Johanna Lehne from think tank E3G disagrees. She believes the taxonomy can help define a “green” activity. For her, its main weakness is that it defines installations as ‘green’ based on a definition in the EU Emission Trading System (ETS) of the plants that appear in the top 10% in terms of emissions performance. In an echo of Hörnfeldt’s fear, this means rewarding incremental improvements, not potential breakthroughs such as HYBRIT, she says.

“The critical problem is the benchmark is not very ambitious, regardless of whether investors follow up,” she argues.

The taxonomy has to start somewhere, however. Its role is as much to name and shame ‘dirty’ investments by not including them as it is to promote ‘green’ ones. Think of the fight natural gas and nuclear power are putting up to make it onto the list. Going forward,  its impact on investments is, most likely, only a matter of time. Contributing editor Mark Nicholls wrote last month: “While the immediate impact of the taxonomy is likely to be muted, it is expected to inform a range of incentives, standards, regulations and investment flows that, over time, will profoundly influence corporate behaviour.

For now the EU taxonomy defines what economic activities are aligned with EU sustainability objectives; in future it is likely to push companies to pursue them.

CBAM and a just transition

While many applaud the EU’s foray into sustainable finance, there is also a call for it to focus on the ‘real economy’, with regulation aimed at assets not investors.

Recommendations often boil down to a carbon price. Ideally, that price should reach about €100 a tonne (t), experts say, to get technologies like carbon capture and storage and green hydrogen off the ground. That would be double today’s EU ETS price, which is already at record levels.

The reality is that so far, Europe’s carbon price has struggled to decarbonise industry. Industrial emissions have been largely flat over the last 15 years. That will need to change if the EU wants to reduce its greenhouse gas emissions by 55% by 2030.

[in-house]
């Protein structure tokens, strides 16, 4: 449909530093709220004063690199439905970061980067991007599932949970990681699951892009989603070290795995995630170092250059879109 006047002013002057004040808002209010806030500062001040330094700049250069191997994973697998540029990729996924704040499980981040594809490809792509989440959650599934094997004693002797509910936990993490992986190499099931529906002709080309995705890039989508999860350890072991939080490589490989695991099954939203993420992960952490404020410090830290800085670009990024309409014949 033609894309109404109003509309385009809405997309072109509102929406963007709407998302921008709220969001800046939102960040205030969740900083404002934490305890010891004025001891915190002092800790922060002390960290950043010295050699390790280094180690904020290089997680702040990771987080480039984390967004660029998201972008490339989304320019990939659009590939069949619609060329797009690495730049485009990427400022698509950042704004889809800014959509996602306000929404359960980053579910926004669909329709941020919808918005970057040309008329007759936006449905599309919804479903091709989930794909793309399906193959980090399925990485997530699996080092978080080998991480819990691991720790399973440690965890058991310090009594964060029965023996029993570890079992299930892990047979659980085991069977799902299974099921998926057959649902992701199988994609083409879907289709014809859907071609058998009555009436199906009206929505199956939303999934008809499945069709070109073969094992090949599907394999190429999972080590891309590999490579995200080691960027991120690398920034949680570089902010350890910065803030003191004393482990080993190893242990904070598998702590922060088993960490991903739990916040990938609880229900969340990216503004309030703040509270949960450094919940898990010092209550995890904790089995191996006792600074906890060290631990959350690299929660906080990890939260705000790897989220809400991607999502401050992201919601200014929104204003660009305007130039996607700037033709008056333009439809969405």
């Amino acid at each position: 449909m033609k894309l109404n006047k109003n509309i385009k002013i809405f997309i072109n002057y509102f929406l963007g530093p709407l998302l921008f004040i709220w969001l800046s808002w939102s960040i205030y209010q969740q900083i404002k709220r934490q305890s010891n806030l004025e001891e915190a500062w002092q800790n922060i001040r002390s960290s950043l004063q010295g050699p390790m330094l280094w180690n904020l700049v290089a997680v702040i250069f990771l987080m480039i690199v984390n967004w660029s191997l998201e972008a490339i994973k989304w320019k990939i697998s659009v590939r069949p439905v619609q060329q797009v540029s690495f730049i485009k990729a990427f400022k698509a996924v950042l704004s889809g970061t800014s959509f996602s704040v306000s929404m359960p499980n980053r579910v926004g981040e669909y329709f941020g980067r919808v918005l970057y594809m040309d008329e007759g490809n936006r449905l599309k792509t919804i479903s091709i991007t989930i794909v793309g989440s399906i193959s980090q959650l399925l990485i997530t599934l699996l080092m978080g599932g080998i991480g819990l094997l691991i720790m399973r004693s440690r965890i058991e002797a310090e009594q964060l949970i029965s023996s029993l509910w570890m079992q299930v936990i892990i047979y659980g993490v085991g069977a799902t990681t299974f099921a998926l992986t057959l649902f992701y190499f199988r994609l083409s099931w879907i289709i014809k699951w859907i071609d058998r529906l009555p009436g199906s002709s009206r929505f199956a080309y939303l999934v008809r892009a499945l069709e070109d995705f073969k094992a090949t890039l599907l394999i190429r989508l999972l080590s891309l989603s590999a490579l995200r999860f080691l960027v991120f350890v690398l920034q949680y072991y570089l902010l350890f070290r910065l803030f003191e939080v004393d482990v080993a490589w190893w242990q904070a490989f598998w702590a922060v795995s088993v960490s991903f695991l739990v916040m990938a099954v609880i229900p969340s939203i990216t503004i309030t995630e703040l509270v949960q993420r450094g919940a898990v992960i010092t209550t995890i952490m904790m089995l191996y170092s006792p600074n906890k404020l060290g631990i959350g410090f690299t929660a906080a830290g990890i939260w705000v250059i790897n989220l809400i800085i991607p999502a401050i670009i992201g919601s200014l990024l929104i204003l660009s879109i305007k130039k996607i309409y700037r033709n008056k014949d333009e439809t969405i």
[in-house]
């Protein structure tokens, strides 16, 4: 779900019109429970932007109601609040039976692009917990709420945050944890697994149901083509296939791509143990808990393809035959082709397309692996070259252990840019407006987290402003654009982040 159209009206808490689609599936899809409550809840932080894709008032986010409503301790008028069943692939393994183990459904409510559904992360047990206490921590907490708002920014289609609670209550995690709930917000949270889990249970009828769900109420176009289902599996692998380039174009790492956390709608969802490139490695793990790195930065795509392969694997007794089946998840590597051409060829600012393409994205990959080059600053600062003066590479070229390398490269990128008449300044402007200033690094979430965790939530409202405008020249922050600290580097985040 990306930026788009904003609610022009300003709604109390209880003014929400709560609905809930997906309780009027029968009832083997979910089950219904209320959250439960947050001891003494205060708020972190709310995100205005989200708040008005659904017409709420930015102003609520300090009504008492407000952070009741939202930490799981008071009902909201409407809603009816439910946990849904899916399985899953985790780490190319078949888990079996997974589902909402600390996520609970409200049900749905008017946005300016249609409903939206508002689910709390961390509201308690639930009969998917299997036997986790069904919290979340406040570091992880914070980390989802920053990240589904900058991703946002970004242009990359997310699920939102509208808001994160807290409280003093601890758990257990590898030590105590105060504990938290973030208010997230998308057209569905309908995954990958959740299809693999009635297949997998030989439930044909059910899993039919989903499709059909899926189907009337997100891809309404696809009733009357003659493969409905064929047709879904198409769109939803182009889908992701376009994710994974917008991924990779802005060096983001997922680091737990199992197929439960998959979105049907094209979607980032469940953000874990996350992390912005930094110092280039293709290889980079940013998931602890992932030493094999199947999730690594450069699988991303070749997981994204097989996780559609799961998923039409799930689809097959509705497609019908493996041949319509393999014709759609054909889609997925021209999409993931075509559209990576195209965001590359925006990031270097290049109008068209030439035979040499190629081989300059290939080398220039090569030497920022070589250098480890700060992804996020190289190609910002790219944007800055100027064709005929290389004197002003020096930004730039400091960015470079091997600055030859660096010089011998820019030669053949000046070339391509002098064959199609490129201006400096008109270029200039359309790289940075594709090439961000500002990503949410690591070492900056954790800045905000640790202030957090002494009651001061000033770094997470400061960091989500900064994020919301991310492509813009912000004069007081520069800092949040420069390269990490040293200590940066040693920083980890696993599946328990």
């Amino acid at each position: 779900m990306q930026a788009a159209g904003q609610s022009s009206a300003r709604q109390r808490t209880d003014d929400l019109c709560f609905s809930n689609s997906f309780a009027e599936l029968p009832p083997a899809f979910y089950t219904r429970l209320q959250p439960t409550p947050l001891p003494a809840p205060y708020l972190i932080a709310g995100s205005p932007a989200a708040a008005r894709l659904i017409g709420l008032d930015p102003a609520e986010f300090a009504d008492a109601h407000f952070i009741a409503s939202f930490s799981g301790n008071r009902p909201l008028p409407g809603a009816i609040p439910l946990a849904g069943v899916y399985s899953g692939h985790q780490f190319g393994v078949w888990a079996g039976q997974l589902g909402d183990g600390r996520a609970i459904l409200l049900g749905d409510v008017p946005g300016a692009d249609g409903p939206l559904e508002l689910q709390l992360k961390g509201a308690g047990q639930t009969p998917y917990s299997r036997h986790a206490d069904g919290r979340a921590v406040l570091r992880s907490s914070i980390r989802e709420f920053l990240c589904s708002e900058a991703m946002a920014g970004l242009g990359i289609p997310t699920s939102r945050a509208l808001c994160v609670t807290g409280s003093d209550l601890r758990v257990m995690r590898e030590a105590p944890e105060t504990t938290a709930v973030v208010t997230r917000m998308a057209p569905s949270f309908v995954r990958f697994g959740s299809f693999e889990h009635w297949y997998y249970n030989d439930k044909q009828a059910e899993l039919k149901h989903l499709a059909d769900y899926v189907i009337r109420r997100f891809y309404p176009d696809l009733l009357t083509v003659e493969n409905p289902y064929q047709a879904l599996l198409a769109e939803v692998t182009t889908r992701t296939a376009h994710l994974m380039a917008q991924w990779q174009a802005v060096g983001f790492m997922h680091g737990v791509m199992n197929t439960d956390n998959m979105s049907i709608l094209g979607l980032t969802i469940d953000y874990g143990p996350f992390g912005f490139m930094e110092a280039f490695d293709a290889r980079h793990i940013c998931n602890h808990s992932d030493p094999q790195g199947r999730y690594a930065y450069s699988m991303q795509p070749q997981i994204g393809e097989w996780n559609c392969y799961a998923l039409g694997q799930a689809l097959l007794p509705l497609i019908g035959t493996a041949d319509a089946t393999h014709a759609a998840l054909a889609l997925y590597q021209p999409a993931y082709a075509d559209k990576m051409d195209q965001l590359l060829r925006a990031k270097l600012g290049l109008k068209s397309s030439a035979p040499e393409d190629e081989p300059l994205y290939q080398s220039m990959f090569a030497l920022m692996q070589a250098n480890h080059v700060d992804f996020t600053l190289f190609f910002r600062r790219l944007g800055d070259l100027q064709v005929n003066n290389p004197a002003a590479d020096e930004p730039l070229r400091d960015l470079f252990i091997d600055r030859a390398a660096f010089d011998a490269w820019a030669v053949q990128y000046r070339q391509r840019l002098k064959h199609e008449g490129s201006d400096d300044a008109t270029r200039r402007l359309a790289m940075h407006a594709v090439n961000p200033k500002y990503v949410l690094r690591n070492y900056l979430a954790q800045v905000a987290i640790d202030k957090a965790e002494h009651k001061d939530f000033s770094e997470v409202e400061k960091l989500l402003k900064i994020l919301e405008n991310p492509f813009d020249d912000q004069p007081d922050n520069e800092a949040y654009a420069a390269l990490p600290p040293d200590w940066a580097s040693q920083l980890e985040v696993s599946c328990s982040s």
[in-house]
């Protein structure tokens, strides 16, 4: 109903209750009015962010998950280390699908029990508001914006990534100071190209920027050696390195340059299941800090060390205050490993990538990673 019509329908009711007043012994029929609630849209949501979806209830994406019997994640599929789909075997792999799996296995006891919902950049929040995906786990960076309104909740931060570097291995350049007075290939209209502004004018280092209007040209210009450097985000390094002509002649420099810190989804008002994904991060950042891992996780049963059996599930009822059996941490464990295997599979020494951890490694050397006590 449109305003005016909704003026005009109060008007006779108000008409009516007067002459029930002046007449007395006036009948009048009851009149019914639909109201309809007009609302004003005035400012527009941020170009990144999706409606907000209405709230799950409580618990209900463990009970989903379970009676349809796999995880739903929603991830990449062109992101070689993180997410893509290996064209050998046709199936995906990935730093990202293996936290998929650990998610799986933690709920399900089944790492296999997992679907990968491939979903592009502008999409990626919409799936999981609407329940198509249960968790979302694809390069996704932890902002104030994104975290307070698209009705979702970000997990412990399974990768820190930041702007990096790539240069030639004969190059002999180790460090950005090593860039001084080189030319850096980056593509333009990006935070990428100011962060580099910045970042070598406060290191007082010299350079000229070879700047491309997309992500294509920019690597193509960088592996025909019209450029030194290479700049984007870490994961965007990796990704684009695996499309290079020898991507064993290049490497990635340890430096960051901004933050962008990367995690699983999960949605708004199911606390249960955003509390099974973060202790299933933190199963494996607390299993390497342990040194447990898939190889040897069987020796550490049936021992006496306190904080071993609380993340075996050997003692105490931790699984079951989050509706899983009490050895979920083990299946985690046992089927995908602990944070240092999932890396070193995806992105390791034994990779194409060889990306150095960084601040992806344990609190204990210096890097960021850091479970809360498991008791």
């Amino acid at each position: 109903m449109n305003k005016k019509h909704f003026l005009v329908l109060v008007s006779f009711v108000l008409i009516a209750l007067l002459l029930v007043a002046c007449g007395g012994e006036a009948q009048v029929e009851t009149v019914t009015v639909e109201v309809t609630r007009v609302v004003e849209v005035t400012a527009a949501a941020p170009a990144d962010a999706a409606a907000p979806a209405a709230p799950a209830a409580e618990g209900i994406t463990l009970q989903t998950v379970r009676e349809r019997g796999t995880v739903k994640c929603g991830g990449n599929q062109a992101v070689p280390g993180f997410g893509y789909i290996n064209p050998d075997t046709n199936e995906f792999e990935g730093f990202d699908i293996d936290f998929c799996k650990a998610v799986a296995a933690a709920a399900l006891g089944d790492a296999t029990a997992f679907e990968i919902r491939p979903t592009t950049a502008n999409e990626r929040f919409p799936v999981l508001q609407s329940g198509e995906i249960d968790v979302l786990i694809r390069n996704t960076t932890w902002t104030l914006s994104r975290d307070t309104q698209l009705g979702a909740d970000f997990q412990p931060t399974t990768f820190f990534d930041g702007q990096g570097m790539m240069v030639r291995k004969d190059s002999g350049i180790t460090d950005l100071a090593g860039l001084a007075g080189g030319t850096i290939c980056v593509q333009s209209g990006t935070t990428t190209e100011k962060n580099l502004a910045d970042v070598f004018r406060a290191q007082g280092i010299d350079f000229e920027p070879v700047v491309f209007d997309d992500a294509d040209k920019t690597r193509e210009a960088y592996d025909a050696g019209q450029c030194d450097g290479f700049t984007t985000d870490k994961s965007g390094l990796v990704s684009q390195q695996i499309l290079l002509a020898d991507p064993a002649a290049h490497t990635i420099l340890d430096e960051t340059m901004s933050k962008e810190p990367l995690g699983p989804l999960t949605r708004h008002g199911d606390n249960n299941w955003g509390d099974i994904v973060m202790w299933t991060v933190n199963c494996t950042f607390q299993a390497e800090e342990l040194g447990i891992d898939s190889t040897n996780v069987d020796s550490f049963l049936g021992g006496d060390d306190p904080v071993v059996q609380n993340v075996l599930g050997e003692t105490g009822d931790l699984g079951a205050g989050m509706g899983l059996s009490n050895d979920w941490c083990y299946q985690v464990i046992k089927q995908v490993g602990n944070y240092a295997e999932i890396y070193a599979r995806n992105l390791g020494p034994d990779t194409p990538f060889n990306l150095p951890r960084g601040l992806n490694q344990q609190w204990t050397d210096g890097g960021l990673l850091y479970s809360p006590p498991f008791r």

However, the higher the carbon price, the greater the pressure to protect European manufacturing from competition from imports (from regions with looser carbon constraints). Today’s carbon price of €50/t is breathing fresh life into Commission plans for a so-called carbon border adjustment mechanism (CBAM). After years of talk, a proposal is now expected in July.

The CBAM cannot solve all ills, however. For example, it will not help the export-oriented European chemicals industry to stay competitive on the global market. At the same time, free allowances, which the Commission is likely to continue offering manufacturing industries in the medium-term, alongside the gradual introduction of a CBAM, do not incentivise industrial innovation. The bottom line is that the EU ETS was designed to bring down emissions, not deliver breakthrough technologies. That requires an industrial policy. 

The EU’s industrial strategy update lays the ground for future policy packages, starting with the ‘Fit for 55’ overhaul of EU climate and energy legislation this summer. The Commission recognises the enormous industrial transformation net zero implies and the opportunity to accelerate action towards it.

Covid-19 recovery plans provide the perfect vehicle for public-private partnerships to lever massive investments. If ESG funds want to support the transition to climate neutrality, they too will need to confront the real economy.

The table on steel producers was updated on 14 April 2021 to reflect commitments made by HBIS that were not included in the original source data.